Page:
into Mexican California, 1830-1840
by Warren A. Beck and Ynez D.
The decade the 1830's saw the Mexican
Californios everywhere on the defensive. From San Fernando to
the Bay Area~missions, ranchos, and towns were subjected to a
constant series of Indian attacks, with large numbers of horses
and cattle being taken and many people killed and injured. Valley
Indians, usually Yokuts but also Miwoks crossed Cholam Pass,
Panoche Pass, Pacheco Pass and Tejon Pass along the riverine
area to raid almost at will. After 1833, hardly a year passed
without reports of such depredations and petitions to the authorities
for help. For example, in 1838 several rancheros were killed
near Monterey by Indians; in 1839 the grain storehouse at Santa
Clara was attacked; and in 1841 Mission San Juan Bautista was
under siege. At San Luis Obispo more than a thousand head of
stock were lost in a single raid.
Mexican authorities met the threat by the old policy of expeditions.
As these forays frequently punished the innocent Indians as well
as the guilty, they made conditions worse. By 1840, the natives
were so strong that such inland expeditions were both costly
and dangerous. In 1833, Governor Jose Figueroa ordered that "from
every presidio a military expedition shall set out each month
and scout those places where the robbers shelter themselves."
In 1840, Governor Juan B. Alvarado ordered a military force to
patrol the mountain passes and prevent the Indians from using
them. And in 1843 it was proposed that a stockade (or fort) be
built in Pacheco Pass; in other words, Hispanic officialdom had
shifted from the offensive to the defensive as the "first"
Californians threatened their very presence.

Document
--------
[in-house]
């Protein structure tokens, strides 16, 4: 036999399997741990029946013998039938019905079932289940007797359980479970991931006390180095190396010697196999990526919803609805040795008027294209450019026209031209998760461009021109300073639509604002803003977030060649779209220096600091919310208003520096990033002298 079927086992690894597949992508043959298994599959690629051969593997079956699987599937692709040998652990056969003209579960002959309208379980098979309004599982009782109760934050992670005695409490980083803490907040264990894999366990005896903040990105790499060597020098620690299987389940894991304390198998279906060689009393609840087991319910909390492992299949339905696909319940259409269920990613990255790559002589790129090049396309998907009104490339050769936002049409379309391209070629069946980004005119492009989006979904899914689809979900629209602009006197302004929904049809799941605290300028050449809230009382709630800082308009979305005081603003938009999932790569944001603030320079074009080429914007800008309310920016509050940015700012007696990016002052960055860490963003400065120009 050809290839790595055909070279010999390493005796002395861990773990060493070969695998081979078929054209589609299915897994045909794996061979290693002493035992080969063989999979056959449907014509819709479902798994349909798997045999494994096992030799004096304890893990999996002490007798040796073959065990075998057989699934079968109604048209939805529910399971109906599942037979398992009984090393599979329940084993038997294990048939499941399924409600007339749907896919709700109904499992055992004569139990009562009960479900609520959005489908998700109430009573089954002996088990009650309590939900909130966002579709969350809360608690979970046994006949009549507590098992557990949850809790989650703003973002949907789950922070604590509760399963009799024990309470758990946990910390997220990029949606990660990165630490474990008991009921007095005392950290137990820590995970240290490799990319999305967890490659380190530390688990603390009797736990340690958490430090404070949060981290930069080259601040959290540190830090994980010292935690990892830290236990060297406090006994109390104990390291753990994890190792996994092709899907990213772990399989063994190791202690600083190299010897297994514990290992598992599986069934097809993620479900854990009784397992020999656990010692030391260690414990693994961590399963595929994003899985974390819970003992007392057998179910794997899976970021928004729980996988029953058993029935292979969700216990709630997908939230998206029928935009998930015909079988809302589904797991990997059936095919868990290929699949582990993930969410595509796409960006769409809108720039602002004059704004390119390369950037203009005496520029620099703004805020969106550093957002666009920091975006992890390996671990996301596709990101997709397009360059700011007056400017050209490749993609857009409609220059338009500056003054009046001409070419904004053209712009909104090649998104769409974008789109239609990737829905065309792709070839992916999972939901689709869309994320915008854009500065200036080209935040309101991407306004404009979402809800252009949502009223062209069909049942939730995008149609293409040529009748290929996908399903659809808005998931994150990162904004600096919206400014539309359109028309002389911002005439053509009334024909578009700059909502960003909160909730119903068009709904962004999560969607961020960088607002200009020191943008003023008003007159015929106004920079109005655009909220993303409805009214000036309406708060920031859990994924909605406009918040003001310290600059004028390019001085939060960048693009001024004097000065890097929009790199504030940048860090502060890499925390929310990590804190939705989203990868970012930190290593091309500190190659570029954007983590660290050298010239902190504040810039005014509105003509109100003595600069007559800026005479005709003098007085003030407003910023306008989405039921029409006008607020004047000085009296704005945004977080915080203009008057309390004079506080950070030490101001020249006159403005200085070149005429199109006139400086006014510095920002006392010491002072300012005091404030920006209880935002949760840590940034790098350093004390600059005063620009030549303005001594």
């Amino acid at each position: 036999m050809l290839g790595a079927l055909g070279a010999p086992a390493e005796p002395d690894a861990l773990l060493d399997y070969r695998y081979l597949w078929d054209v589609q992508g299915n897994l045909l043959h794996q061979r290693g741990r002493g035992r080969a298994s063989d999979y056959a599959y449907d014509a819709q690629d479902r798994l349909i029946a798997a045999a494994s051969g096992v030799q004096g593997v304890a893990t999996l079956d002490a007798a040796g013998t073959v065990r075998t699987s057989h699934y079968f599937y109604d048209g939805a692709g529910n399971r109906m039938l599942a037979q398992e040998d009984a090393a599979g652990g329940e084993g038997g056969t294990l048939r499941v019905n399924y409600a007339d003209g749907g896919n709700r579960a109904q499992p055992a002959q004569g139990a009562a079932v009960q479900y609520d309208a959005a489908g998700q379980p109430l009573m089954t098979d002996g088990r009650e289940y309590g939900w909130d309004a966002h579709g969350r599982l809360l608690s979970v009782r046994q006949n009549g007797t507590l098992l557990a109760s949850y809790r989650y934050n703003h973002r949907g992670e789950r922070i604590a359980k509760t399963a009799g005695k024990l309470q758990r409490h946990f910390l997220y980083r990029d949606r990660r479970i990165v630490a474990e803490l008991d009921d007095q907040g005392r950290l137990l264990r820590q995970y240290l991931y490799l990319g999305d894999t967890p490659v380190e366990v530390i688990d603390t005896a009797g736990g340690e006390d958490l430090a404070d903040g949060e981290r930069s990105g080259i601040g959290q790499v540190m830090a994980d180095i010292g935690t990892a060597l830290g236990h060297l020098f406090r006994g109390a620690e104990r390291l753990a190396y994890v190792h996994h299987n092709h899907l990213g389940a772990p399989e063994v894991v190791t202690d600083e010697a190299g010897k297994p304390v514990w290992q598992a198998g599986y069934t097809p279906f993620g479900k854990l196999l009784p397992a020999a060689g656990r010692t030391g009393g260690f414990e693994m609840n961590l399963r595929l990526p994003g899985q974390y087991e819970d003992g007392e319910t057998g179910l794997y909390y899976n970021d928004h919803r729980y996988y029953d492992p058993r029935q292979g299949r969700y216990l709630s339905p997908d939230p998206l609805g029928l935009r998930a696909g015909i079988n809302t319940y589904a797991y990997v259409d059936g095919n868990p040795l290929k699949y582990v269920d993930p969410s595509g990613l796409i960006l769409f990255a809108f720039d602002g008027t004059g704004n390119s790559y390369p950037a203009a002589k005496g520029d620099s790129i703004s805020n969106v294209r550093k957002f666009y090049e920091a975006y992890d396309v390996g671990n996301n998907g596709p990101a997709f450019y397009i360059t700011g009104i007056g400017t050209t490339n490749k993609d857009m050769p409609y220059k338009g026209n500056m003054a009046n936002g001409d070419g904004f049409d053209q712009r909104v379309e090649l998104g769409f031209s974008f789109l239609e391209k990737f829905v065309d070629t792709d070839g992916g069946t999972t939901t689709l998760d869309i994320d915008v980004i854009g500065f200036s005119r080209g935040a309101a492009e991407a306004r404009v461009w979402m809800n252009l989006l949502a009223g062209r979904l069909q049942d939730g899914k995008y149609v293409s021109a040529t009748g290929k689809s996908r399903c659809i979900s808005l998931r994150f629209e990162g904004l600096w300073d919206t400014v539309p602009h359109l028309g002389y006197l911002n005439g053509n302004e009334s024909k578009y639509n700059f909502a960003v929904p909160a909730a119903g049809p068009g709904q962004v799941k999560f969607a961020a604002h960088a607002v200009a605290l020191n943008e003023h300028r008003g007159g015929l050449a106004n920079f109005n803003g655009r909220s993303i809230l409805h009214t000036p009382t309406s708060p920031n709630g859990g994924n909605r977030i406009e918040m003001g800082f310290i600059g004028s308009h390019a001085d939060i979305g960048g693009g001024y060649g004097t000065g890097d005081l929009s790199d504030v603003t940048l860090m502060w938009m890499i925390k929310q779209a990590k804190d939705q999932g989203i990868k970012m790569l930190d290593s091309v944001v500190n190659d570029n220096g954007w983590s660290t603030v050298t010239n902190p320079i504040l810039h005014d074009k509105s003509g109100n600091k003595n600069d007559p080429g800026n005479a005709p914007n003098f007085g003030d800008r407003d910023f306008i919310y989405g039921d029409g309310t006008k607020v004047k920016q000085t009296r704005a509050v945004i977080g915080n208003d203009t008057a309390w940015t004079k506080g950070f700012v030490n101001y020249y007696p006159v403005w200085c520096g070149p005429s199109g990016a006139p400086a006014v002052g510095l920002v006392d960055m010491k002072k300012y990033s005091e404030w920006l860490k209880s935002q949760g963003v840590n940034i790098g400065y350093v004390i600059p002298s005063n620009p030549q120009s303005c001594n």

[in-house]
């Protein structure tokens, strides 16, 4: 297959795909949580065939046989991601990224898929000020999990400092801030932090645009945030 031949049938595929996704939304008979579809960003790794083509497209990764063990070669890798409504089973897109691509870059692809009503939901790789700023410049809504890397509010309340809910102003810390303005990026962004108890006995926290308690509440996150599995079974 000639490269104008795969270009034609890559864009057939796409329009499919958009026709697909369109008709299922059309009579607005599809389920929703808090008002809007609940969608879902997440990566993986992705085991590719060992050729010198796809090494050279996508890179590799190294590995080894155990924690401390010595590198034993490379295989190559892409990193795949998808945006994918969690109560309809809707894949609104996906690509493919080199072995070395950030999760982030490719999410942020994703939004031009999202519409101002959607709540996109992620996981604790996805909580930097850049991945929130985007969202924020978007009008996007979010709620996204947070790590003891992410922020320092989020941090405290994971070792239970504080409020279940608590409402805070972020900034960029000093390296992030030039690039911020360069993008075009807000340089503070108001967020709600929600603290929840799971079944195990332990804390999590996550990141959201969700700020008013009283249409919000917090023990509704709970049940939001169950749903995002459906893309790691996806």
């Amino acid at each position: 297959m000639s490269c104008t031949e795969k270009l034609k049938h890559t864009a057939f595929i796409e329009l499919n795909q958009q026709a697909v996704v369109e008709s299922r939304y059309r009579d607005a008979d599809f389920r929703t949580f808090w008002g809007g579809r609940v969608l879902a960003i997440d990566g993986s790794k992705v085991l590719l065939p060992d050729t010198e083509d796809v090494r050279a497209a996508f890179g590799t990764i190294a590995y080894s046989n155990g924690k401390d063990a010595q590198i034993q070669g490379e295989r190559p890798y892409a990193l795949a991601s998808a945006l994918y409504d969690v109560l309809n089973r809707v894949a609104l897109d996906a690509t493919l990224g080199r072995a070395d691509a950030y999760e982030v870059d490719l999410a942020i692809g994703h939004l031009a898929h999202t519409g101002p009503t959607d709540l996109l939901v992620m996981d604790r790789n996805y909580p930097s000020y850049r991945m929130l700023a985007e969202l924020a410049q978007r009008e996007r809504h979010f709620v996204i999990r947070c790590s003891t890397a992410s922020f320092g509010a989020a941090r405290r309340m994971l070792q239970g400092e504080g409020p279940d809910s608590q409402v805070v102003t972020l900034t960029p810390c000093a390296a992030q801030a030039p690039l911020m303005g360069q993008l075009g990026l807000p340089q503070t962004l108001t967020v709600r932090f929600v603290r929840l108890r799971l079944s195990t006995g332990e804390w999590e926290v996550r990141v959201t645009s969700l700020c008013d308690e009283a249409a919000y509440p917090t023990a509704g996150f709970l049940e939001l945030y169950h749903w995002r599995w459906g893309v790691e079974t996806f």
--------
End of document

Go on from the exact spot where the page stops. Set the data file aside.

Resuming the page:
The basic reason for the Miwok-Yokut raids was the conflict between
the California Indian and white civilization. This first arose
at the missions when neophytes, unhappy with the confinement,
labor, punishment, diet, disease, or just homesick, sought to
return to their native state. From the founding of the first
mission, Spanish authorities had been kept busy returning such
runaways, but as secularization neared in the 1830's and conditions
at the missions became increasingly chaotic, the number fleeing
increased dramatically. Having been trained by the Spanish, these
runaways, such as Estanislao, often provided the wild tribes
with superior leadership. In addition, these neophytes desired
certain items they were used to at the missions, but which now
could only be obtained by raiding.
The heathen or native Indians were at
first peaceful and receptive to the Mexican expeditions. However,
this early hospitality waned when Indian children were taken
for the missions, Indian women were abused by Mexican soldiers,
and as a result of hearing horror stories of mission life from
fugitive neophytes. The atrocities committed against them by
numerous expeditions by Indian auxiliaries as well as by Mexicans,
prompted the valley Indians to embark upon a policy of physical
resistance. Contact with the Hispanic way of life also triggered
a change in the native life style. As Professor Sherburne F.
Cook puts it, "A peaceful, sedentary localized group underwent
conversion into a semi-warlike, seminomadic group." By 1828
the acorn had been replaced by horsemeat as the staple food item.
Perhaps this important dietary change resulted from the influence
of neophytes among them. In any event, the only way to obtain
this basic food was by raiding Hispanic settlements. The horse
made them highly mobile, and in a short time the Indians became
expert cavalrymen whose hit and run tactics created havoc among
the great herds of the 1830's.
To learn more about California History, we suggest
Paperback, Published by the University
Of Oklahoma Press 1975
A good basic book in California history.
An outstanding collection of maps of maps tracing the routes
of early Spanish and Mexican explorers, early Indian wars, the
Bear Flag revolt, and other items of interest to California historians.
This page was
reprinted with permission from Historical Atlas of California,
published in 1975 by the University Of Oklahoma Press
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